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Issue No. 279 02 September 2005  

Middle Australia
The Prime Minister rarely responds directly to criticism, so when he rushed out a media release rebutting an ACIRRT analysis of wages data this week, it was clear that they had a hit a raw nerve.


Interview: Polar Eclipse
Academic David McKnight challenges some sacred cows in his new book "Beyond Left and Right".

Industrial: Wrong Turn
Radical labour reform is on the horizon but some workers, like Sydney bus driver Yvonne Carson, have seen it all before, writes Jim Marr.

Unions: Star Support
It wasn't just families who backed workers' rights at The Last Weekend, but a bunch of musicians who set the tone, writes Chrissy Layton.

Workplace: Checked Out
Glenda Kwek asks you to consider the plight of the retail worker, and shares some of her experiences

Economics: Sold Out
The Future Fund and industrial relations reform are favourite projects of the PM and the Treasurer. Both are speculations on the future and the only guarantee with them is that you will be worse off, writes Neale Towart.

Politics: Green Banned
The impact of new building industry laws won’t be confined to one industry, writes CFMEU national secretary John Sutton.

History: Potted History
Lithgow is a place with a proud history as a union town. The origins of broader community solidarity lie in the early industrial development of the town and the development of unions. The Lithgow Pottery dispute of 1890 was a key event.

International: Curtain Call
The curtains have opened for East Timor’s young theatre performers, thanks to a Union Aid Abroad-APHEDA project.

Review: Little Fish
At last! An Aussie film with substance, suspense and a serious dose of reality, writes Lucy Muirhead

Poetry: Slug A Worker
In a shock development, the Federal Treasurer, Peter Costello, gave a ringing endorsement to the poetry pages of Workers Online, writes resident bard David Peetz.


 Trucks Run Down Mums

 Boom! Biff! It’s Howard Unplugged

 Fun Guy Spreads Fertiliser

 Doors Close on Battered Mums

 Bing Lee Peddles Rubbish

 Bless This Bus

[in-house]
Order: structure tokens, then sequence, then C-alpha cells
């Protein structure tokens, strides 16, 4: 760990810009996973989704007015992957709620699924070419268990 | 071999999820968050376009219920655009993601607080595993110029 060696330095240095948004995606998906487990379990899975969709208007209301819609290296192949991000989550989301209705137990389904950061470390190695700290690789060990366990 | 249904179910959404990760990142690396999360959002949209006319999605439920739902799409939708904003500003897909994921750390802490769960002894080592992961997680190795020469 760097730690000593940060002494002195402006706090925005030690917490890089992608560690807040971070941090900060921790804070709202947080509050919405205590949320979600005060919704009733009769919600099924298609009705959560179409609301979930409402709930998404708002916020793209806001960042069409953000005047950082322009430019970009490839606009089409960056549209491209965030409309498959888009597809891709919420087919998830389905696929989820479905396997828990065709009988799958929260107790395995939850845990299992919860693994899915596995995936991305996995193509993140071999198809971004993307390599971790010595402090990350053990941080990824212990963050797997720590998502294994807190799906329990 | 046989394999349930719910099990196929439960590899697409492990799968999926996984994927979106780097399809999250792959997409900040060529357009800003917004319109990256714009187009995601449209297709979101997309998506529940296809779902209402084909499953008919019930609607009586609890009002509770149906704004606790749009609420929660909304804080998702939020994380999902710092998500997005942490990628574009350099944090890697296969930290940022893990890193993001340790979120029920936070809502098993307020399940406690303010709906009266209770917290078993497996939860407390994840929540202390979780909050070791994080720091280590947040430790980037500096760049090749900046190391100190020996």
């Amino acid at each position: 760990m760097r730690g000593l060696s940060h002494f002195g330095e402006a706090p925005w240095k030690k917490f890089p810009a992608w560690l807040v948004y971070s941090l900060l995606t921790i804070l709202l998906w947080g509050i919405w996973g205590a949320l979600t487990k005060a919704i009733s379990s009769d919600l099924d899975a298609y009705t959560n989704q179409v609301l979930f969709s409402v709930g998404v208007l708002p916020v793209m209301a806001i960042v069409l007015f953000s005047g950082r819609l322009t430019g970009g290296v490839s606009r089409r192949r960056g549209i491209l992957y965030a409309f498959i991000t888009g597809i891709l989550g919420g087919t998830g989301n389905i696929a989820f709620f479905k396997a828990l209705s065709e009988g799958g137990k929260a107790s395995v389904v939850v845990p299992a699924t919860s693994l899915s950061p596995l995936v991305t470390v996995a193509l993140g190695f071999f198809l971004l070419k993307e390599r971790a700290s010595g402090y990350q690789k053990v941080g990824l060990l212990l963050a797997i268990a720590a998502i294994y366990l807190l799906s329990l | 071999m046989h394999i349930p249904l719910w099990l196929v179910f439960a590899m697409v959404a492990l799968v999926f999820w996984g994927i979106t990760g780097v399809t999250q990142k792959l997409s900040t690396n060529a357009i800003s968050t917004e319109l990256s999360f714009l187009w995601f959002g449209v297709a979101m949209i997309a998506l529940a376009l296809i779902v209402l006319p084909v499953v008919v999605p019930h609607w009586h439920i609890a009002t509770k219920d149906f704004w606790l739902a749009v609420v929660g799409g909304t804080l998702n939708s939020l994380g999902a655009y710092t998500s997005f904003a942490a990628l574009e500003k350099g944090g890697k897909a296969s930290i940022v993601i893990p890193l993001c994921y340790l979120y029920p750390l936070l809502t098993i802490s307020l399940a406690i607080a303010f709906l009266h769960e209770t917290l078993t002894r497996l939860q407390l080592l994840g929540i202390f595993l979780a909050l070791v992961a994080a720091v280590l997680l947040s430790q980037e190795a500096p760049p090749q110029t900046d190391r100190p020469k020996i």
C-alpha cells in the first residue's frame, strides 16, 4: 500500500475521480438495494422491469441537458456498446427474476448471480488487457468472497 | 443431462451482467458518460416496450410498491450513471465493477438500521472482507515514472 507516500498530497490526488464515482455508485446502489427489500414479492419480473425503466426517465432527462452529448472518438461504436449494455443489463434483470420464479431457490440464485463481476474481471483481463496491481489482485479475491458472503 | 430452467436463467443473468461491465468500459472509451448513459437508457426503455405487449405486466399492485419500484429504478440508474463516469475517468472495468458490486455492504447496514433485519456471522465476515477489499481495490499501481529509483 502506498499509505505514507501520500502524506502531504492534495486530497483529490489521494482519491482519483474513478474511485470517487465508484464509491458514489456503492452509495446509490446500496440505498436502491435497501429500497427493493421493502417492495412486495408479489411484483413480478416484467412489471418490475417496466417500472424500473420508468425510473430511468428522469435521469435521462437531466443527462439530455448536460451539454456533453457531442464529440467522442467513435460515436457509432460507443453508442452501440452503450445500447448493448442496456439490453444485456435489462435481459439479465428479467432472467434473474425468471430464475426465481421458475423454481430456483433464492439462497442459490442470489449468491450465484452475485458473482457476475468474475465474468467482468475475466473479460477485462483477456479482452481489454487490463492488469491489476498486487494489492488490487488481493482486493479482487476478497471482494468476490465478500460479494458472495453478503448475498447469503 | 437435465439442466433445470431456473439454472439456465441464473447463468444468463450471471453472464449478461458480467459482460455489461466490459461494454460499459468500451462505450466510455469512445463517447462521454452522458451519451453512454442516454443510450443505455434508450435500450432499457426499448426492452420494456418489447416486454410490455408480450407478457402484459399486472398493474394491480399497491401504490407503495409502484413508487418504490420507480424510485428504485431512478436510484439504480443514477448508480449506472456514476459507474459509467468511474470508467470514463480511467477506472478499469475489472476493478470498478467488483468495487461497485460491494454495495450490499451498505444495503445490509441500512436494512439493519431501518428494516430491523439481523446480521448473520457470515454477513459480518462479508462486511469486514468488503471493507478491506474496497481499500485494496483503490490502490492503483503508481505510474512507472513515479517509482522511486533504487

High Court: Ads Do Kremlin Proud

 Families Water Win

 Tesltra Cuts Get Poor Reception

 Vegetable Campaign Sprouts

 Check Work/Family Balance Here

 Tim Wins For Union Aid Abroad-APHEDA

 Activists What’s On!


The Soapbox
Families First
New Senator Stephen Fielding turned a few heads with his Maiden Speech to Parliament.

The Locker Room
The New World Order
Phil Doyle declares himself unavailable for the fifth and deciding test.

The Westie Wing
Our favourite MP, Ian West, reports from the NSW Government's Safety Summit

On The Bus
A bright orange bus travelling the state has become the focus of the campaign against federal IR changes. Nathan Brown was on board.

 Care Confusion
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Fun Guy Spreads Fertiliser

The employer at the centre of a row over AWAs at a Sydney mushroom farm has offered workers a $1000 “gift” in a bid to quell concerns amongst his workers.

Mushroom mum Carmen Walacz Vel Walewska and Imperial Mushrooms boss, Kevin Tolson, are before the industrial umpire as it emerged the lengths to which he will go to bury the issue.

Walacz Vel Walewska has been warmly received in her local community, with hugs from co-workers coming up to her in the street to thank her for taking her stand.

Carmen came to national prominence when she bucked up after being sacked for questioning why her AWA was leaving her worse off than she would be under her award.

"The message here is that bosses should not treat their workers as if they don't know their rights," says Walacz Vel Walewska. "We've all got our own minds."

Walacz Vel Walewska said she was looking forward to the benefits everyone at Imperial Mushrooms would be getting. She also said her co-workers should keep fighting for proper hourly rates and all their entitlements.

Paul Farrow from the Australian Workers Union (AWU) alleges that Tolson told him that a payment of at least $1,000 to workers at the mushroom factory was a "gift".

Farrow revealed that when Imperial mushrooms had been approached to provide wages records the company provided payslips that provided no breakdown of hours per day or overtime.

"People were working from 5 to 50 hours a week,' says Farrow of the incomplete information they were able to glean from the pay packets. "We're going to give them one last chance to do the right thing with the wages records,"

Farrow also said that the AWU would be pursuing other firms in the mushroom industry to ensure they were doing the right thing.

A conciliation before Deputy President Grayson in the NSW Industrial Relations Commission will continue on Wednesday.


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